Lets start at the beginning.

Diffusion controls the initial reaction rate of this material and therefore it will vary from film to film, but basically the accepted wisdom is that it takes 15" to fully diffuse a chemical into a dry sheet of film. (I know, you use wet film in processing, but bear with me.)

So, fixing at the bottom of the film takes 15" on dry film to begin and completion is at about 30". Therefore, fix time is 1 minute for a rough estimate.

This time can actually slow down depending on the developer used and the stop/rinse used before this fixer.

Therefore, you have to consider not just one sheet but what happens over 10 sheets or 20 sheets, closing in on the capacity of the fixer.

If it stays constant, then I would agree with you, but if it goes down, then you have a design problem.

Basically, the fixer you have there is based on the graph in Mees and James showing the sweet spot, but for various reasons we found otherwise due to synergistic effects.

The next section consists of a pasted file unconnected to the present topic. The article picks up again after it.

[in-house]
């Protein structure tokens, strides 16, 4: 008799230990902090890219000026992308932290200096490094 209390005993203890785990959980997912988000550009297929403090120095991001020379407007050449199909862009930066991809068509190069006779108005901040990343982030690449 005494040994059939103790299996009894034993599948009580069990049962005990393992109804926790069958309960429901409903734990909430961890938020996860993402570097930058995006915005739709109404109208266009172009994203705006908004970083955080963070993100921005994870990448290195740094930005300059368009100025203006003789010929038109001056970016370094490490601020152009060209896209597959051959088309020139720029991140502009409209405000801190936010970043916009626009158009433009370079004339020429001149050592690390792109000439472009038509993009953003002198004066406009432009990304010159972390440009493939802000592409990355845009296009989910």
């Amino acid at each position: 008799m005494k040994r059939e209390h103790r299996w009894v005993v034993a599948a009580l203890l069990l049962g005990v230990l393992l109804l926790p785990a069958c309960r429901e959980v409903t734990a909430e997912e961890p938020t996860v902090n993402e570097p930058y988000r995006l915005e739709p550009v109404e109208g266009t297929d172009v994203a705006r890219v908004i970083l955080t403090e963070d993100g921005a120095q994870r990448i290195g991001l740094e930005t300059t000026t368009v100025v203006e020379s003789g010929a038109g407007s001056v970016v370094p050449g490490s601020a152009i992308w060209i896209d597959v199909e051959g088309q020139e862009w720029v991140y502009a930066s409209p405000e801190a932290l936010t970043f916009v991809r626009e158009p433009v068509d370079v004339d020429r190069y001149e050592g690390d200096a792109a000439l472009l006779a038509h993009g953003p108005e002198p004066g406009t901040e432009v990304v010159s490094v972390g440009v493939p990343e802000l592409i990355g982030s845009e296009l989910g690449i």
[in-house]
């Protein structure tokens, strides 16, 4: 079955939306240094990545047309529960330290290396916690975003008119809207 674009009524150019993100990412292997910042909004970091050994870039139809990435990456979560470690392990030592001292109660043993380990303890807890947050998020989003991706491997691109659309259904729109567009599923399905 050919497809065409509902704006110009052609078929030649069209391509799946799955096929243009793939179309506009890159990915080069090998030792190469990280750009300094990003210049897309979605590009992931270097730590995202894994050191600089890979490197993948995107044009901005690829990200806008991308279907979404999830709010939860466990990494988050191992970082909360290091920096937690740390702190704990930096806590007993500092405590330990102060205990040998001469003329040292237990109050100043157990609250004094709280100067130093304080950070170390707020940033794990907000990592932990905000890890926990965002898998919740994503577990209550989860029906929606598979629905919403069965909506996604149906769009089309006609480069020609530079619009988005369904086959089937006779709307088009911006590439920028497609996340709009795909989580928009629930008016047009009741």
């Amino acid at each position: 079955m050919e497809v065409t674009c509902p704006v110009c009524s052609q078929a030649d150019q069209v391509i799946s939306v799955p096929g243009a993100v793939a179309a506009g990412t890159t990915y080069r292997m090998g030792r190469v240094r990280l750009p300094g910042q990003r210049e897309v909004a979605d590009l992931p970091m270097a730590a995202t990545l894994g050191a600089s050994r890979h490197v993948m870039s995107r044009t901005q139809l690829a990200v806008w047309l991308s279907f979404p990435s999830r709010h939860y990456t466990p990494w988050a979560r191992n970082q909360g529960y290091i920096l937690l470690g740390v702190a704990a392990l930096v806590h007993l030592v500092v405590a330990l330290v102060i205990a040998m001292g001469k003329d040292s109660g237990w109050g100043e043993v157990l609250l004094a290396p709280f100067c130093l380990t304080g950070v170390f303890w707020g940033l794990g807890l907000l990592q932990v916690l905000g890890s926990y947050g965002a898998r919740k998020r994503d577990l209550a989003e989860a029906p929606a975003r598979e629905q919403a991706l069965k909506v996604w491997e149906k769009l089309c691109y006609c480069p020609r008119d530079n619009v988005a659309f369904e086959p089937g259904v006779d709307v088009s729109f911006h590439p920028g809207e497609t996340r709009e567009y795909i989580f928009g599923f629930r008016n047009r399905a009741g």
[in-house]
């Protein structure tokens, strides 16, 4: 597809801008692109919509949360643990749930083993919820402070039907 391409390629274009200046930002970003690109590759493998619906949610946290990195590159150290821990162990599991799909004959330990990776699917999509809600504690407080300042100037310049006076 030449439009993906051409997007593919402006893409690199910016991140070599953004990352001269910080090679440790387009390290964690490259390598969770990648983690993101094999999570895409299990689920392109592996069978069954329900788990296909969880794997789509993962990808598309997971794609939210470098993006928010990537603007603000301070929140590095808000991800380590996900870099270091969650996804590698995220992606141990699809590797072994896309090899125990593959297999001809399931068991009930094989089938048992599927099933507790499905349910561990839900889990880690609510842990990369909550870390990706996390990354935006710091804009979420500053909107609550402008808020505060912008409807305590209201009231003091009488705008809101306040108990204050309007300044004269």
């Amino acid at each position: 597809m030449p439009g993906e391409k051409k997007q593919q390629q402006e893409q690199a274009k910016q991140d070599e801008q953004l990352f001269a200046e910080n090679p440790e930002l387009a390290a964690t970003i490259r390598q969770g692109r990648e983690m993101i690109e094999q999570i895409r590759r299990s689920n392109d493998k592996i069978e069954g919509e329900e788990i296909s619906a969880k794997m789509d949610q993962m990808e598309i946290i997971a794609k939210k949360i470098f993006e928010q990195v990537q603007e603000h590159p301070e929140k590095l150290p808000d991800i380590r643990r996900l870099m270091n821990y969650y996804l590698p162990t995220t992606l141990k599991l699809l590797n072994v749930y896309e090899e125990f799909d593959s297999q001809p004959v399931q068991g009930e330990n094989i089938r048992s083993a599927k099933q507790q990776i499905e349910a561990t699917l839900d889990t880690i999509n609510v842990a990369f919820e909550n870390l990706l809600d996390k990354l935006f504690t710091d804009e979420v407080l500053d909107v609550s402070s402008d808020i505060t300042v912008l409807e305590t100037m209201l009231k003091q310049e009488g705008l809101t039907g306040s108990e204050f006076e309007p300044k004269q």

Now, to go further, how did you prove your contention? Did you run retained silver tests? How about wash? Was it faster or slower, and how did you prove the value?

These are questions that should be answered to justify the fact that this is better.

AAMOF, the superfix that was published was #1 or 2 in a series, and I am now up to VII trying to tweak it into shape. I have VIIa on the shelf right now.

So, yes, your fixer works, but it may not be the best for wash rate and the silver retention is unproved.

It may turn out great, but I'm sure that one can be made that is better in several ways.

And, no offence is intended. You seem hyper sensitive to pissing contests, but so am I having had a number directed my way, but I must add that I spent over 5 years of my life at EK working on Fixes and Blixes and have the patents to prove it.

PE